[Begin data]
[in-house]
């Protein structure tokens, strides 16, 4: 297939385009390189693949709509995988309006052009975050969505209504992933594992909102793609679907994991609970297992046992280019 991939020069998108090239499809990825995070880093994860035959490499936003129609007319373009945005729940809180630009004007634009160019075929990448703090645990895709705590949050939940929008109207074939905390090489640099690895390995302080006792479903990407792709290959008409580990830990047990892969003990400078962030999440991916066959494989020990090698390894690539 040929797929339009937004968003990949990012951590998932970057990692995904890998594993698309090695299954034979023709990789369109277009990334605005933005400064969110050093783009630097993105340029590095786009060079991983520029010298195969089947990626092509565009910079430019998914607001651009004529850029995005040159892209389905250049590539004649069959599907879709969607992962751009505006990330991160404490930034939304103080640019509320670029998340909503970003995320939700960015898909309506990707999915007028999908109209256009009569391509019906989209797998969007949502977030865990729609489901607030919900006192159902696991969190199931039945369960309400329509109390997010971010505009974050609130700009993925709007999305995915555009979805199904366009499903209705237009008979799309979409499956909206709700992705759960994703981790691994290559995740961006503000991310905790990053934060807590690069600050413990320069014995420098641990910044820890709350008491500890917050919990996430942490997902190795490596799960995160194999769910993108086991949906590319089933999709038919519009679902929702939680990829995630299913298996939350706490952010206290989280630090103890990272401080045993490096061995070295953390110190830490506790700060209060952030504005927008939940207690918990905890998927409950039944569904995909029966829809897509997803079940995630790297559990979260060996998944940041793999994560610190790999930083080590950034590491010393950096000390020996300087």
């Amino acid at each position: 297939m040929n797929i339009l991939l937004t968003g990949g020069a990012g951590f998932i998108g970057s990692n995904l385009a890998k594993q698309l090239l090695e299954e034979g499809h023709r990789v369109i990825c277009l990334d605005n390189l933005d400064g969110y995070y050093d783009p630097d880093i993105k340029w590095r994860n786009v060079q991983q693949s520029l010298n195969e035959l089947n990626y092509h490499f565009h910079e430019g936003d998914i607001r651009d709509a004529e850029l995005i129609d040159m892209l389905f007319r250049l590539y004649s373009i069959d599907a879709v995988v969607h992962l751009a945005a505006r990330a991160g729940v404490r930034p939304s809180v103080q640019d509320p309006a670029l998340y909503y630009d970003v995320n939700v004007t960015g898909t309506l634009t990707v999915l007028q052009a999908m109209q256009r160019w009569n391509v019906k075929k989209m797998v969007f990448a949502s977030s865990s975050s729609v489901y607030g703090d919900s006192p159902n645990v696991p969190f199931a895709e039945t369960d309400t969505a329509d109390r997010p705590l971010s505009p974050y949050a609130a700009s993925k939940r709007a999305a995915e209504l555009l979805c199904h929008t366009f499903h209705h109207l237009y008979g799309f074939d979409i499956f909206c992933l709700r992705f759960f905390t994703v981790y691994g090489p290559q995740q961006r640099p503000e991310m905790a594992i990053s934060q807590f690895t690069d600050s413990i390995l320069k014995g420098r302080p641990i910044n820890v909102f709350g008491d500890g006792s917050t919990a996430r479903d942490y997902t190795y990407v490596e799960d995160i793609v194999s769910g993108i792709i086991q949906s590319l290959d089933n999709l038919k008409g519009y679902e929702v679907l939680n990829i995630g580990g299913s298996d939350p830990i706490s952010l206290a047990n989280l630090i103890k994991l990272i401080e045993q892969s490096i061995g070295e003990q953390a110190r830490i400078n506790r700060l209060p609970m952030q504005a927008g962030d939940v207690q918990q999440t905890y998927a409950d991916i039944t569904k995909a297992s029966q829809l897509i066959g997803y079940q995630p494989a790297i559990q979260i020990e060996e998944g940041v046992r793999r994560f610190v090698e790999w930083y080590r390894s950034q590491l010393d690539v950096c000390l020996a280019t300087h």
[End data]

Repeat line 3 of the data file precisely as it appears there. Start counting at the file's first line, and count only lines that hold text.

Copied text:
């Amino acid at each position: 297939m040929n797929i339009l991939l937004t968003g990949g020069a990012g951590f998932i998108g970057s990692n995904l385009a890998k594993q698309l090239l090695e299954e034979g499809h023709r990789v369109i990825c277009l990334d605005n390189l933005d400064g969110y995070y050093d783009p630097d880093i993105k340029w590095r994860n786009v060079q991983q693949s520029l010298n195969e035959l089947n990626y092509h490499f565009h910079e430019g936003d998914i607001r651009d709509a004529e850029l995005i129609d040159m892209l389905f007319r250049l590539y004649s373009i069959d599907a879709v995988v969607h992962l751009a945005a505006r990330a991160g729940v404490r930034p939304s809180v103080q640019d509320p309006a670029l998340y909503y630009d970003v995320n939700v004007t960015g898909t309506l634009t990707v999915l007028q052009a999908m109209q256009r160019w009569n391509v019906k075929k989209m797998v969007f990448a949502s977030s865990s975050s729609v489901y607030g703090d919900s006192p159902n645990v696991p969190f199931a895709e039945t369960d309400t969505a329509d109390r997010p705590l971010s505009p974050y949050a609130a700009s993925k939940r709007a999305a995915e209504l555009l979805c199904h929008t366009f499903h209705h109207l237009y008979g799309f074939d979409i499956f909206c992933l709700r992705f759960f905390t994703v981790y691994g090489p290559q995740q961006r640099p503000e991310m905790a594992i990053s934060q807590f690895t690069d600050s413990i390995l320069k014995g420098r302080p641990i910044n820890v909102f709350g008491d500890g006792s917050t919990a996430r479903d942490y997902t190795y990407v490596e799960d995160i793609v194999s769910g993108i792709i086991q949906s590319l290959d089933n999709l038919k008409g519009y679902e929702v679907l939680n990829i995630g580990g299913s298996d939350p830990i706490s952010l206290a047990n989280l630090i103890k994991l990272i401080e045993q892969s490096i061995g070295e003990q953390a110190r830490i400078n506790r700060l209060p609970m952030q504005a927008g962030d939940v207690q918990q999440t905890y998927a409950d991916i039944t569904k995909a297992s029966q829809l897509i066959g997803y079940q995630p494989a790297i559990q979260i020990e060996e998944g940041v046992r793999r994560f610190v090698e790999w930083y080590r390894s950034q590491l010393d690539v950096c000390l020996a280019t300087h």